Hydroxymethylglutaryl-CoA reductase inhibition with simvastatin in mechanically ventilated patients at high risk of delirium.

Award Number
Research for Patient Benefit
Status / Stage
31 January 2013 -
31 October 2017
Duration (calculated)
04 years 09 months
Funding Amount
Funder/Grant study page
Contracted Centre
West Hertfordshire Hospitals NHS Trust
Contracted Centre Webpage
Principal Investigator
Dr Valerie Page
WHO Catergories
Development of novel therapies
Improving clinical trials
Disease Type
Dementia (Unspecified)

CPEC Review Info
Reference ID162
ResearcherReside Team


Award NumberPB-PG-0211-24123
Status / StageCompleted
Start Date20130131
End Date20171031
Duration (calculated) 04 years 09 months
Funder/Grant study pageNIHR
Contracted CentreWest Hertfordshire Hospitals NHS Trust
Contracted Centre Webpage
Funding Amount£253,902.00


The primary aim is to investigate the efficacy of statins initiated early for the prevention or treatment of ICU delirium. Hypothesis: The hypothesis is that statins, which are known to have potent anti-inflammatory effects may have a beneficial role in preventing delirium in critically ill patients. By using statins to prevent delirium, potentially the extent of subsequent dementia-related pathology in patients would be reduced. Background: Delirium is extremely common in mechanically ventilated ICU patients, 63% in the study population (9). It is associated with worse outcomes and in effect delirium is an independent predictor of dementia (10). While the pathophysiology of delirium is not firmly established there is robust evidence to support an inflammatory process, neuroinflammation, independent of the cause. Statins have been shown to modulate the inflammatory cascade, regulate inflammatory cell recruitment, activation and apoptosis and reduce cytokine and protease activity (11-12). The clinical picture in ICU survivors is one of a dementia-like illness. Delirium in ICU patients is an independent predictor of a 10-fold higher likelihood of cognitive impairment at 1 year. In animal models inflammation drives changes that are consistent with subsequent cognitive impairment; animals treated with statins perform significantly better in a postoperative cognitive assessment. With pre-existing CNS damage and associated inflammation, peripheral inflammation can activate microglia already primed by pre-existing pathology (13). Some authors have suggested that the subsequent acute neuroinflammation causes long term cognitive impairment (14). Design: Randomised, placebo controlled, double-blind effectiveness clinical trial to evaluate the effect of simvastatin on number of delirium/coma free days in 142 adult patients at high risk of delirium in the ICU. Target population: Mechanically ventilated patients in ICU receiving sedatives or analgesics. Intervention: Patients to receive once daily simvastatin 80mg or identical placebo tablets enterally for up to 28 days or duration of ICU stay. Clinical Management: Patients will be screened routinely for delirium. They will be sedated with infusions of propofol and fentanyl using a standardised analgesia/sedation protocol. Consent: Written informed consent will be sought from the patients if possible, but in the majority, because of the effects of sedation and critical illness, informed consent will be sought from a Personal Legal representative. Randomisation: Randomisation will be conducted by a computer generated list with block randomisation. Patient variables: Information on baseline characteristics and risk factors for delirium will be collected. Baseline cognitive function will be estimated using a validated informant questionnaire. 6 months following discharge patient s cognitive function will be assessed using a validated telephone mini-battery of tests. Outcomes: The primary outcome is delirium/coma free days at 28 days. Secondary outcomes include cognitive function, number of ventilator days, duration of critical care and hospital stay, survival at 6 months, safety and a simple cost effective analysis. Recruitment: ICU at Watford General Hospital. Summary of benefits: As delirium is increasingly detected in patients it is being treated – usually with haloperidol. Simvastatin is well tolerated and familiar, costs less than £5 for 28 days treatment. By comparison an ICU bed-day costs over £1800. Clinicians will know to continue statins as a priority in patients already on statins and make informed decisions regarding giving statins as a preventative/treatment for delirium. If statins improve cognitive outcomes patients will reach rehabililtation goals more quickly, enjoy an improved quality of life with a reduction in the personal, psychological and financial burdens of patients with cognitive impairment. If results are negative pa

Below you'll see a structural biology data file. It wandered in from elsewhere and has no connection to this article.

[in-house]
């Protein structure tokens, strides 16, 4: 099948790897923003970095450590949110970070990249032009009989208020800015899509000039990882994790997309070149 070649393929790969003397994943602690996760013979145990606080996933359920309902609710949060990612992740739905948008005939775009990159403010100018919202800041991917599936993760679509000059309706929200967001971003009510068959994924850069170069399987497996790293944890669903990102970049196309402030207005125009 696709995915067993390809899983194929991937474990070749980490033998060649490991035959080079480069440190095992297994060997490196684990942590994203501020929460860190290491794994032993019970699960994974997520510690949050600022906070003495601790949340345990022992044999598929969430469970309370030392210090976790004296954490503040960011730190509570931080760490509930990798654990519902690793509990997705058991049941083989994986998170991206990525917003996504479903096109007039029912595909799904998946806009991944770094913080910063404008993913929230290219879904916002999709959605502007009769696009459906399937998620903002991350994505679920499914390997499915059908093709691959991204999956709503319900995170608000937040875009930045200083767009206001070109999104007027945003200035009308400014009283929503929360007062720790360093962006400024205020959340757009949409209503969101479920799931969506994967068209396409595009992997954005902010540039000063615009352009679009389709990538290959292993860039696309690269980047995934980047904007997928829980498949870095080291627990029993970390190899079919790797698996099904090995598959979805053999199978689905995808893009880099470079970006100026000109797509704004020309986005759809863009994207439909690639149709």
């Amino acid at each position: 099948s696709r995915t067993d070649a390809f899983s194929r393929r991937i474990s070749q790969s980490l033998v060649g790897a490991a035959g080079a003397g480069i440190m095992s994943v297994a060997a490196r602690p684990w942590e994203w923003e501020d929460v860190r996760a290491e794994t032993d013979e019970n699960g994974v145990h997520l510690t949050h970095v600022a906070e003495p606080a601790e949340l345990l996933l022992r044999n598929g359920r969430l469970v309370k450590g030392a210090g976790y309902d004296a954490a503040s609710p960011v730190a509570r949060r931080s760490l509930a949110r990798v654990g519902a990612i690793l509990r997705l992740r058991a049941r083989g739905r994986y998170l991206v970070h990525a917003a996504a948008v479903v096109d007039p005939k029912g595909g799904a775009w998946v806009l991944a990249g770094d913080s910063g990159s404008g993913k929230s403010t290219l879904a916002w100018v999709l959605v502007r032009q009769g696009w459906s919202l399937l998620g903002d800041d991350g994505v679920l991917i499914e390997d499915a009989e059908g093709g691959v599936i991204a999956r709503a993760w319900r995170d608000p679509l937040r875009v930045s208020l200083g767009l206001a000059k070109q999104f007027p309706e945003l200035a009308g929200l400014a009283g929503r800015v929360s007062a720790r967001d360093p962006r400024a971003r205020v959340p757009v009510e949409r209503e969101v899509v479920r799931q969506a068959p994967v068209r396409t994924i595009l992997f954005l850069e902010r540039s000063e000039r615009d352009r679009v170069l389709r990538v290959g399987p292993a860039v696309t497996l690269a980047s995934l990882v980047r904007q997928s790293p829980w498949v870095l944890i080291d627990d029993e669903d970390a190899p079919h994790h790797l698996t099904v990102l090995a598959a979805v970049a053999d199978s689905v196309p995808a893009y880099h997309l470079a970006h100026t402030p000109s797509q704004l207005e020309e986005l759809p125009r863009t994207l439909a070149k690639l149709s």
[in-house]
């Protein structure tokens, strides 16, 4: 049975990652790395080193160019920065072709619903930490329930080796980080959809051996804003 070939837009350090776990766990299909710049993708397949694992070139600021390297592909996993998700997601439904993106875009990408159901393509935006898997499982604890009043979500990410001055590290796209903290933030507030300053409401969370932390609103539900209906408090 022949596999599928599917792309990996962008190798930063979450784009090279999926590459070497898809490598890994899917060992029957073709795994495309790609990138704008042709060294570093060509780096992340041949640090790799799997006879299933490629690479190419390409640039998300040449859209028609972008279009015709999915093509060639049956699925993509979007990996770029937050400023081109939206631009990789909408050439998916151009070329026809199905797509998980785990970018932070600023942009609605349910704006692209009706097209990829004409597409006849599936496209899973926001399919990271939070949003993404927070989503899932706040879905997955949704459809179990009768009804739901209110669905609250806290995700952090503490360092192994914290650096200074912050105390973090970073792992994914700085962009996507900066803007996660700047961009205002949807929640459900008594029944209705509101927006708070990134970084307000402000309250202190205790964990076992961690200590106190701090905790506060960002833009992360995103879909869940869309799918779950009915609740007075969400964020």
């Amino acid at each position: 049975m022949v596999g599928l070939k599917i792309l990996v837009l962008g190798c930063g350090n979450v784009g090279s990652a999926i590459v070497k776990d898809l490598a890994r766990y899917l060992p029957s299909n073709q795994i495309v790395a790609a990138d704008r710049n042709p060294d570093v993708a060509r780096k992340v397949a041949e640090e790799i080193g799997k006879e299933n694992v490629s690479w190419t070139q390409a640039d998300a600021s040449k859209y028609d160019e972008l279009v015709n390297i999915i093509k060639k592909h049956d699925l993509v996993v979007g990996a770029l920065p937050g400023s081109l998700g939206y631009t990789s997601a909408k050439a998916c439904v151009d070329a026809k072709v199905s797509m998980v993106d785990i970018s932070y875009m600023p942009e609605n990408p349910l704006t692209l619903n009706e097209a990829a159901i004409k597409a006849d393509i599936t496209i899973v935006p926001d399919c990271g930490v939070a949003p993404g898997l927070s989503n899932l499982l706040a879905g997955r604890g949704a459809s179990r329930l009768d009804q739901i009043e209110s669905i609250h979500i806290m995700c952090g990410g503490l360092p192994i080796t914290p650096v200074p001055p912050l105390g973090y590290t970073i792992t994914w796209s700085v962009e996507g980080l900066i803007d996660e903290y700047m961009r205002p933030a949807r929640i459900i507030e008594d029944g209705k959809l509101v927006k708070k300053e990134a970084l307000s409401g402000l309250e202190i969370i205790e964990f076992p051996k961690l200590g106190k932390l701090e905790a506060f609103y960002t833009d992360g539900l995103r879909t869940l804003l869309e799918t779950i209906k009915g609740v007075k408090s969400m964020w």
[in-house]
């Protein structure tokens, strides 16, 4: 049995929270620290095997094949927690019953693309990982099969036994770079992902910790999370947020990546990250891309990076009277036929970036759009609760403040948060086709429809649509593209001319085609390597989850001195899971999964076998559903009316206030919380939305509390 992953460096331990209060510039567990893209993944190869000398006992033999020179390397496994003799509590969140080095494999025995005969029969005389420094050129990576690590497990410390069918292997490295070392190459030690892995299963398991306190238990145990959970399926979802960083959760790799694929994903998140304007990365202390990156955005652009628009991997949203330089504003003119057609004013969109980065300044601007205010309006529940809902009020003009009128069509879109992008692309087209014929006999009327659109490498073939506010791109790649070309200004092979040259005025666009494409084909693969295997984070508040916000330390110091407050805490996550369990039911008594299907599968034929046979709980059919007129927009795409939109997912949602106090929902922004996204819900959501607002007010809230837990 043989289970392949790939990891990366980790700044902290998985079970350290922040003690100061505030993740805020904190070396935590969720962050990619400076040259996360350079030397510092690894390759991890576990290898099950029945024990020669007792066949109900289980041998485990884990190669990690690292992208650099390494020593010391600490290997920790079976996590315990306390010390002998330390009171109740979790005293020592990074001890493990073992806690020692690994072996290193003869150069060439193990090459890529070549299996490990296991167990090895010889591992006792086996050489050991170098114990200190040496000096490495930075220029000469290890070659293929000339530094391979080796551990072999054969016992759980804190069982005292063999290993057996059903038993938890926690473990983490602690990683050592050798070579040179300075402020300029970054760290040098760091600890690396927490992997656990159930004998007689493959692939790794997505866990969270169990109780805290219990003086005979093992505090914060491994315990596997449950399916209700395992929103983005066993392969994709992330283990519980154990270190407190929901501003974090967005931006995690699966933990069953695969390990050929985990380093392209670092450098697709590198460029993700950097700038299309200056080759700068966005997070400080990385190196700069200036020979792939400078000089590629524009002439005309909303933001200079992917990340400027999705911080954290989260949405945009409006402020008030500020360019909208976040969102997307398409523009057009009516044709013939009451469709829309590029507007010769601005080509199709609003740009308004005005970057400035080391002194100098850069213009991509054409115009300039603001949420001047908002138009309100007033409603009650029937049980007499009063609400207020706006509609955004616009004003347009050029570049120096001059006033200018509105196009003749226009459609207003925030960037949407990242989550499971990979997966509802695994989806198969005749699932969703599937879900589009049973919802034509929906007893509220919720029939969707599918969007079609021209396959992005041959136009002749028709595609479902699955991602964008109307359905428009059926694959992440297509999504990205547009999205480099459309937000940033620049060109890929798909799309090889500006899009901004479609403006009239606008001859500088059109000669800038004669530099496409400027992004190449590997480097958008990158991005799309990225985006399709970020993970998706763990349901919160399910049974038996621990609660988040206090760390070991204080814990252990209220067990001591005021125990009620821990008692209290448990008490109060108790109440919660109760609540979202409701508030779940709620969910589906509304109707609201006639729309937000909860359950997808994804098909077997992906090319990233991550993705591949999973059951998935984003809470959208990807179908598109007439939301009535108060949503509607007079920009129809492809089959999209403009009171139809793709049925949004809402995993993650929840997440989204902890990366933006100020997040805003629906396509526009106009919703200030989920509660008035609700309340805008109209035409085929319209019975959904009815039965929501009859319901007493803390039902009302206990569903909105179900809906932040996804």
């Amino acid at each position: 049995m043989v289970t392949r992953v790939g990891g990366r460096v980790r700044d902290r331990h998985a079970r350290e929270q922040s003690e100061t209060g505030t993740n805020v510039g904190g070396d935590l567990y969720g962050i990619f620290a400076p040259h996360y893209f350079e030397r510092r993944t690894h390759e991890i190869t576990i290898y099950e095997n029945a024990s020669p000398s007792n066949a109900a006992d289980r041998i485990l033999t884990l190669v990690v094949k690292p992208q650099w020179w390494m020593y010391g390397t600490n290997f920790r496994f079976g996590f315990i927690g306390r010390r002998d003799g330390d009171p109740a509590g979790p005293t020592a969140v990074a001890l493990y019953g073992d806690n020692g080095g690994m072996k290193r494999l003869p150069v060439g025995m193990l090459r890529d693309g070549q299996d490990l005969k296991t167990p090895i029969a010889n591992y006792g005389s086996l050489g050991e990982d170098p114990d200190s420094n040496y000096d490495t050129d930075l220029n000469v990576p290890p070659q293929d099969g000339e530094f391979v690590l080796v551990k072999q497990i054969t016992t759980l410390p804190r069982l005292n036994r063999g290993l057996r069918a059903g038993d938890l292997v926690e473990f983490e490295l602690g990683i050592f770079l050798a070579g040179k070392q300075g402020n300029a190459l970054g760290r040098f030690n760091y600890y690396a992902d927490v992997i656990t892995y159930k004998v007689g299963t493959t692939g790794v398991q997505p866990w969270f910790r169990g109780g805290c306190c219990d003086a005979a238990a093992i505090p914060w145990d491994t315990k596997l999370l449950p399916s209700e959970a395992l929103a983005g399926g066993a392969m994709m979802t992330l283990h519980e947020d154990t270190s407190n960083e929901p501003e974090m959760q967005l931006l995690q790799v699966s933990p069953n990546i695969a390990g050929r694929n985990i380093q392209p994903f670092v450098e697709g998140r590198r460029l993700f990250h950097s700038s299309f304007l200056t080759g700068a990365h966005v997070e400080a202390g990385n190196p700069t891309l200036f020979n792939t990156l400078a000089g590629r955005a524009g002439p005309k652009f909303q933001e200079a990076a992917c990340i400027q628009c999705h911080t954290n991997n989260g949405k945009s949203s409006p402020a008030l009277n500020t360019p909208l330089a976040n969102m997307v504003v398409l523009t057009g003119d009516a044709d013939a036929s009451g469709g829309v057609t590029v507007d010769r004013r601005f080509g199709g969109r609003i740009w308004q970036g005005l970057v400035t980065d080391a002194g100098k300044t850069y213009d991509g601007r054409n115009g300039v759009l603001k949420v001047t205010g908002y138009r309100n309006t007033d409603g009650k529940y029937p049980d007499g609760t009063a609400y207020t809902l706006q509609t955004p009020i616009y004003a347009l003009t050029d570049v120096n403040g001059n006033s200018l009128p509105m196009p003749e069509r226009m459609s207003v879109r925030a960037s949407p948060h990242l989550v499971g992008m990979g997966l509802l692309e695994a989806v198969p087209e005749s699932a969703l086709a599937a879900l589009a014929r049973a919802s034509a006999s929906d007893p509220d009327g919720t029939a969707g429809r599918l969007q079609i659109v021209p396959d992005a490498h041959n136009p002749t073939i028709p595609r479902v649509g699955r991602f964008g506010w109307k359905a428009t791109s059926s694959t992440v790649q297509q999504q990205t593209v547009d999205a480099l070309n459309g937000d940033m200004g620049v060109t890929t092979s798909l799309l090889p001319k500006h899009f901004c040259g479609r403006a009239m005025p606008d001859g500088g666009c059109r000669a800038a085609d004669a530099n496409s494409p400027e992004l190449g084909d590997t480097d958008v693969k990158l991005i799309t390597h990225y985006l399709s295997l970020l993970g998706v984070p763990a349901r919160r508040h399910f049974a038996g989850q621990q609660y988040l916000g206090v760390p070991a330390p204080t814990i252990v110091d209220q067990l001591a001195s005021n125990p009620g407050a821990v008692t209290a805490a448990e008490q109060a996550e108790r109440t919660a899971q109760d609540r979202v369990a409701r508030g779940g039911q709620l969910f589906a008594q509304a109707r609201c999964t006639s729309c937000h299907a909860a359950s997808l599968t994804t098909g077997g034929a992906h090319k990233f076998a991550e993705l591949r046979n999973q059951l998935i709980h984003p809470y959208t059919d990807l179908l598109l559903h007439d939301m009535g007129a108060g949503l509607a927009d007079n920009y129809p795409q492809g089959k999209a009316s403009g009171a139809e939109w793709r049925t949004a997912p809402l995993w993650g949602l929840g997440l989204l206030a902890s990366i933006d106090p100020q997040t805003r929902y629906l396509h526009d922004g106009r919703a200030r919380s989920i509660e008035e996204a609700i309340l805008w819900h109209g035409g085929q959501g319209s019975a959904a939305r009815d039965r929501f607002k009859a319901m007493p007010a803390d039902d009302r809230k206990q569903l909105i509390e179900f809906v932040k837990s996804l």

The primary aim is to investigate the efficacy of statins initiated early for the prevention or treatment of ICU delirium.